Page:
Ecological sustainability and education go hand in hand. They are mutually supportive which makes them a paramount partnership. Learning occurs in all environments. The most physically and mentally healthy environment is our natural environment with its wonders and complexities. Let’s keep it healthy.
Naomi Klein is an author and activist and has dedicated her life to climate change and unpacking the choices we make that has large consequences on our environment. She is the author of “The Shock Doctrine: The Rise of Disaster Capitalism” (2007) and “No Logo: Taking Aim at the Brand Bullies” (2001). She is currently working on a new book and film on how the climate crisis can spur economic and political transformation. You can follow her on Twitter at @NaomiAKlein.
In this TED talk she speaks broadly about climate change and specifically about the complexity of human choice and risk that enables oil spills in the Gulf of Mexico, the lunacy of oil extraction in Alberta’s Oil Sands, and our willingness to push mother nature to its extreme limit and thus our existence on this planet.
Throughout the talk, she often refers to the ‘jump shot’. The ‘jump shot’ involves following solutions that are pushing the boundaries of science, that are untested and require a stretch of the imagination–seemingly magical solutions to our most pressing problems. One highly publicized solution to the Gulf Oil leak was to shoot golf balls into the leak. This ‘jump shot’ solution came after 4.9 million barrels of crude oil spilled into the sea. It highlights the lunacy and zeal that we pursue to meet our energy wants–not ‘needs’.
She also highlights Alberta’s Oil Sands as another example of our lunacy and zeal. In a previous post, David Suzuki, a prominent Canadian environmentalist, speaks specifically about the massive effects of oil sand extraction and how it represents some of our last efforts to exhaust our fossil fuels. The process of oil sand extraction involves 3 times more pollution than conventional oil extraction. Furthermore, it produces large amounts of toxic by-products that sit in a tailing pond and have been reported to be leaking into major water ways that supply thousands of people.
The main point that she makes throughout the talk is about the risks that we are willing to take to continue living our lavish lifestyles. We continually ask ourselves, “how much hotter can we let the planet get before we HAVE to change our lifestyles?” This question is absurd on its own, but is also irrelevant. We have to change our lifestyles because we have pushed our limits already. Check out some science at the 350.org, a popular climate change movement, on which Naomi Klein sits on the Board of Directors.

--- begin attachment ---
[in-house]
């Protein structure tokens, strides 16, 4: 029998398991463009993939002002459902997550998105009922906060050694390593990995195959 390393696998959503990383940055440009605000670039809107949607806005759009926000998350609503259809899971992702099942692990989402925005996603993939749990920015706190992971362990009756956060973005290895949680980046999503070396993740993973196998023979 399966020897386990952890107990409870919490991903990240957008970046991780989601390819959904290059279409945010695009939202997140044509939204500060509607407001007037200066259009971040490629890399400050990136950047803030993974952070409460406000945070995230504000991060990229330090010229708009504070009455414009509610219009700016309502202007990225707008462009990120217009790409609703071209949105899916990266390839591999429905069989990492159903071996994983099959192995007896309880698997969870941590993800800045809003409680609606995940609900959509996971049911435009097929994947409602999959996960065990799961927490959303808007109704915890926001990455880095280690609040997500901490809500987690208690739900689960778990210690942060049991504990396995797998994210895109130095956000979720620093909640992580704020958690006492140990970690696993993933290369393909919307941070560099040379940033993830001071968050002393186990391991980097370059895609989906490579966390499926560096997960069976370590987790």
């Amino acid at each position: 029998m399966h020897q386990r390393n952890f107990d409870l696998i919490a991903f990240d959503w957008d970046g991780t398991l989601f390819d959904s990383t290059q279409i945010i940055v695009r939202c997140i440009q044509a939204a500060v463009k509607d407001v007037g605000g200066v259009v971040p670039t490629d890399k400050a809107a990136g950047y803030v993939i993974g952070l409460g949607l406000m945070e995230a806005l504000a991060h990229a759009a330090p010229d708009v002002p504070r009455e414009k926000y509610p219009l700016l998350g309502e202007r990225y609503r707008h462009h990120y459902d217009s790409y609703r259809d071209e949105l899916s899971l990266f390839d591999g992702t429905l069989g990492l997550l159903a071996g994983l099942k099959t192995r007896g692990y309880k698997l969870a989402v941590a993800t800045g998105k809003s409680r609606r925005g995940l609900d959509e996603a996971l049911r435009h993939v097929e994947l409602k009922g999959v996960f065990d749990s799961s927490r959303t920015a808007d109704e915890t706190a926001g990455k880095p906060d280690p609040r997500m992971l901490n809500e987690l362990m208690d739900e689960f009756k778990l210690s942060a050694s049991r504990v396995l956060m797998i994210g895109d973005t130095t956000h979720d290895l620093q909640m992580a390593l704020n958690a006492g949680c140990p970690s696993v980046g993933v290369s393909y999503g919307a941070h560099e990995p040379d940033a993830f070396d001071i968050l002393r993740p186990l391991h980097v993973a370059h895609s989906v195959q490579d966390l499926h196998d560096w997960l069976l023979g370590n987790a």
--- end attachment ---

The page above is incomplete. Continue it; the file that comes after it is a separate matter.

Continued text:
I was honoured and privileged to have attended a special event at the Royal Ontario Museum in Toronto for an advanced screening of a new documentary by filmmaker Niobe Thompson and environmentalist and broadcaster David Suzuki. The film is called The Tipping Point: The Age of the Oil Sands which will be featured in a special 2-hour episode of The Nature of Things on CBC on January 27 at 8pm on CBC-TV.
Simply, an amazing movie about a very famous Canadian that deserves all the recognition and respect. David has done so much to advance the environmental movement and continues to do so. It is sad that there is an undertone of David’s mortality in the movie, but he seems to be at peace with that eventuality. It is a deeply personal and moving film about his life–that is, a life dedicated to the preservation of the environment, as well as, the native Aboriginal cultures of Canada. Even though he clearly spells out that our situation on this planet is dire and needs special attention, he seems optimistic about our ability to rise above our current consumerist and exploitative culture to that of sustainability and peaceful cohabitation with nature.
At 73 years of age, David Suzuki, the iconic Canadian scientist, educator, broadcaster and activist, delivers what he describes as “a last lecture – a distillation of my life and thoughts, my legacy, what I want to say before I die.”
Force of Nature: The David Suzuki Movie interweaves this lecture with scenes from Suzuki’s life and lifetime – the major social, scientific, cultural and political events of the past 70 years.
In this biography of ideas, Suzuki articulates a core, urgent message: We have exhausted the limits of the biosphere and it is imperative that we rethink our relationship with the natural world. He looks unflinchingly at the strains on the interconnected web of life and offers up a blueprint for sustainability and survival.
Force of Nature: The David Suzuki Movie is directed by Sturla Gunnarsson and produced by Entertainment One in co-production with the National Film Board and in association with the CBC.
I recently watched the documentary, Crude, by filmmaker Joe Berlinger. It has received wide praise and awards including an official selection at Sundance, best documentary of the year from the National Board of Review, and an International Green Film Award from Cinema for Peace.
“A fascinating and important story. CRUDE does an extraordinary job of merging journalism and art.”—Christiane Amanpour, CNN Chief International Correspondent
In short, Crude is about Chevron’s oil exploits in Ecuador, the consequent environmental damage caused by the oil extraction operations, and the adverse health effects on the local, indigenous culture. It has been cited as a ‘David versus Goliath’ landmark court case that involves profit over human rights, profit over environmental protection, and profit over freedom of speech. The plaintiffs are suing for 27 billion which is the estimate costs of the damage to the environment, the indigenous culture, and the health of thousands of Ecuadorians. This is set to be the most lucrative case involving the environment.